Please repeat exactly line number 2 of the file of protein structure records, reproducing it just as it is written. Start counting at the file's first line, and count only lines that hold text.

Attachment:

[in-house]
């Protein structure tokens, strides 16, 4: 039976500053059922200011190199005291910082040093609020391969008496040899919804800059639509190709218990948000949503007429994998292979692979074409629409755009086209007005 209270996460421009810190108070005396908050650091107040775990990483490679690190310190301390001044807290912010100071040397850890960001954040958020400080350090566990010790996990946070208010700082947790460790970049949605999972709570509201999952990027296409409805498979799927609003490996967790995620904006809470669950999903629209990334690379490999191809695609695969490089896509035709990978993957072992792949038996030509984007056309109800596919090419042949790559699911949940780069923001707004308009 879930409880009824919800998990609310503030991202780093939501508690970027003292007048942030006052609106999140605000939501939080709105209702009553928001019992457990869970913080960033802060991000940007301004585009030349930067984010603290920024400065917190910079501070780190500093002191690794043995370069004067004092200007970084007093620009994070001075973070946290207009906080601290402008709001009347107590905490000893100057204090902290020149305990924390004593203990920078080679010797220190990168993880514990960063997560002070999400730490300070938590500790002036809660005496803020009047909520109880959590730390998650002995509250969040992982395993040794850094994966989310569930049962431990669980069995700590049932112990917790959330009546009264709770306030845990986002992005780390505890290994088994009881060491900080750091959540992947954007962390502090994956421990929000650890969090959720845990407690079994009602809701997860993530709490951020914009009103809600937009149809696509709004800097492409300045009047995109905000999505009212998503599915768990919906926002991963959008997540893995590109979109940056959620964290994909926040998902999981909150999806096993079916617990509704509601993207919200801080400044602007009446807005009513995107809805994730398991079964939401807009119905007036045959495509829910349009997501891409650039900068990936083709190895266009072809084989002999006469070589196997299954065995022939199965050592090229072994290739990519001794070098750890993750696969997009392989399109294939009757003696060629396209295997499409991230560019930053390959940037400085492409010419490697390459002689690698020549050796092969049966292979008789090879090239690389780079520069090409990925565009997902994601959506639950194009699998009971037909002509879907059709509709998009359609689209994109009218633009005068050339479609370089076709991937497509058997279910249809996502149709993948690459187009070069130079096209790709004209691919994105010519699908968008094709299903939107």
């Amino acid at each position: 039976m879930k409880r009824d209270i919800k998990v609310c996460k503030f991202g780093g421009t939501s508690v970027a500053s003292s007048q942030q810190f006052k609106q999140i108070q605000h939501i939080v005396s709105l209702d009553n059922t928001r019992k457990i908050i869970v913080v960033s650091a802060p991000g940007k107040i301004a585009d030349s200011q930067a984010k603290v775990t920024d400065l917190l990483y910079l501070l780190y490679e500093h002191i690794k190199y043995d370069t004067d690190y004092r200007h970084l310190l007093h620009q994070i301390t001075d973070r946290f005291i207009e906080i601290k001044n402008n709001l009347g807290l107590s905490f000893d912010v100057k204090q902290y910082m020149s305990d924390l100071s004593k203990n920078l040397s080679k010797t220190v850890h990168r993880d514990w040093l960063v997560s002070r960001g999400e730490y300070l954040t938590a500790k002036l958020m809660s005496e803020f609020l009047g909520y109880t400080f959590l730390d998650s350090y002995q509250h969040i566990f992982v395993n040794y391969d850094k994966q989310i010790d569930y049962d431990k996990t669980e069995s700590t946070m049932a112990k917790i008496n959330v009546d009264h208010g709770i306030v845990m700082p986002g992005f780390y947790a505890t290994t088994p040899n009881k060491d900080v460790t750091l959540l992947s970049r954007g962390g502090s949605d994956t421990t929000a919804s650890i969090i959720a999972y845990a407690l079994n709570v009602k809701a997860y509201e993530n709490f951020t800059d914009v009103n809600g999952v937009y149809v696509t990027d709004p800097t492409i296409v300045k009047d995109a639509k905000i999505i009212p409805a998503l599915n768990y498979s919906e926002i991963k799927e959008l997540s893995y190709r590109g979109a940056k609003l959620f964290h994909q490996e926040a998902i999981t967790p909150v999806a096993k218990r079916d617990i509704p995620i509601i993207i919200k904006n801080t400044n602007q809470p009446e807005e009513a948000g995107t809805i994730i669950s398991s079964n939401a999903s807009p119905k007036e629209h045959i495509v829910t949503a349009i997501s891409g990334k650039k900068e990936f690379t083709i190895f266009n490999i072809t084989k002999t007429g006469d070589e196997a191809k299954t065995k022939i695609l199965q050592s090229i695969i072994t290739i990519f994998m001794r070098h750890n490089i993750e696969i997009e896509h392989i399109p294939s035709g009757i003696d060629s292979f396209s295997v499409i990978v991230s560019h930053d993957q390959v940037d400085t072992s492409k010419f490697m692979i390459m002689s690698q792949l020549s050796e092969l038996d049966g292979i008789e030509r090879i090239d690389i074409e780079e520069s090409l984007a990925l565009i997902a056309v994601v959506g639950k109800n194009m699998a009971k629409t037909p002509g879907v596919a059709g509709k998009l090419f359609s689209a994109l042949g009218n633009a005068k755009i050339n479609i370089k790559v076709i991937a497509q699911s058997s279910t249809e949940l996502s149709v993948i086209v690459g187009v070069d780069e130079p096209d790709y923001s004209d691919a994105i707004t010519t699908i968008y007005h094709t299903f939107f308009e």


């Protein structure tokens, strides 16, 4: 039976500053059922200011190199005291910082040093609020391969008496040899919804800059639509190709218990948000949503007429994998292979692979074409629409755009086209007005 209270996460421009810190108070005396908050650091107040775990990483490679690190310190301390001044807290912010100071040397850890960001954040958020400080350090566990010790996990946070208010700082947790460790970049949605999972709570509201999952990027296409409805498979799927609003490996967790995620904006809470669950999903629209990334690379490999191809695609695969490089896509035709990978993957072992792949038996030509984007056309109800596919090419042949790559699911949940780069923001707004308009 879930409880009824919800998990609310503030991202780093939501508690970027003292007048942030006052609106999140605000939501939080709105209702009553928001019992457990869970913080960033802060991000940007301004585009030349930067984010603290920024400065917190910079501070780190500093002191690794043995370069004067004092200007970084007093620009994070001075973070946290207009906080601290402008709001009347107590905490000893100057204090902290020149305990924390004593203990920078080679010797220190990168993880514990960063997560002070999400730490300070938590500790002036809660005496803020009047909520109880959590730390998650002995509250969040992982395993040794850094994966989310569930049962431990669980069995700590049932112990917790959330009546009264709770306030845990986002992005780390505890290994088994009881060491900080750091959540992947954007962390502090994956421990929000650890969090959720845990407690079994009602809701997860993530709490951020914009009103809600937009149809696509709004800097492409300045009047995109905000999505009212998503599915768990919906926002991963959008997540893995590109979109940056959620964290994909926040998902999981909150999806096993079916617990509704509601993207919200801080400044602007009446807005009513995107809805994730398991079964939401807009119905007036045959495509829910349009997501891409650039900068990936083709190895266009072809084989002999006469070589196997299954065995022939199965050592090229072994290739990519001794070098750890993750696969997009392989399109294939009757003696060629396209295997499409991230560019930053390959940037400085492409010419490697390459002689690698020549050796092969049966292979008789090879090239690389780079520069090409990925565009997902994601959506639950194009699998009971037909002509879907059709509709998009359609689209994109009218633009005068050339479609370089076709991937497509058997279910249809996502149709993948690459187009070069130079096209790709004209691919994105010519699908968008094709299903939107």